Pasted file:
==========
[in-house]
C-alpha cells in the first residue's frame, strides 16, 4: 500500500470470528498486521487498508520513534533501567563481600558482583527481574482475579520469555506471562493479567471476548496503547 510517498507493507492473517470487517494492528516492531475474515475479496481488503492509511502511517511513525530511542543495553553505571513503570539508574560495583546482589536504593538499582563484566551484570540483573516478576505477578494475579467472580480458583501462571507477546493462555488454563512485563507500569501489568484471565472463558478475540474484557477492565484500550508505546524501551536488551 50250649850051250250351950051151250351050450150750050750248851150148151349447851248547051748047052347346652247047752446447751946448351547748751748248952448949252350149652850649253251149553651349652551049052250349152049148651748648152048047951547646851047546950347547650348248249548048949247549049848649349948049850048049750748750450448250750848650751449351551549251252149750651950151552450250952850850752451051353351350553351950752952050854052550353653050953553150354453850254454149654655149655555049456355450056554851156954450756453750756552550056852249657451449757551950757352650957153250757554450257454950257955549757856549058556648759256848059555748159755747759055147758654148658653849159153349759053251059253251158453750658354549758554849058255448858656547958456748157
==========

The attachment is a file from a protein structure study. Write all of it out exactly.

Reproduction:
[in-house]
C-alpha cells in the first residue's frame, strides 16, 4: 500500500470470528498486521487498508520513534533501567563481600558482583527481574482475579520469555506471562493479567471476548496503547 510517498507493507492473517470487517494492528516492531475474515475479496481488503492509511502511517511513525530511542543495553553505571513503570539508574560495583546482589536504593538499582563484566551484570540483573516478576505477578494475579467472580480458583501462571507477546493462555488454563512485563507500569501489568484471565472463558478475540474484557477492565484500550508505546524501551536488551 50250649850051250250351950051151250351050450150750050750248851150148151349447851248547051748047052347346652247047752446447751946448351547748751748248952448949252350149652850649253251149553651349652551049052250349152049148651748648152048047951547646851047546950347547650348248249548048949247549049848649349948049850048049750748750450448250750848650751449351551549251252149750651950151552450250952850850752451051353351350553351950752952050854052550353653050953553150354453850254454149654655149655555049456355450056554851156954450756453750756552550056852249657451449757551950757352650957153250757554450257454950257955549757856549058556648759256848059555748159755747759055147758654148658653849159153349759053251059253251158453750658354549758554849058255448858656547958456748157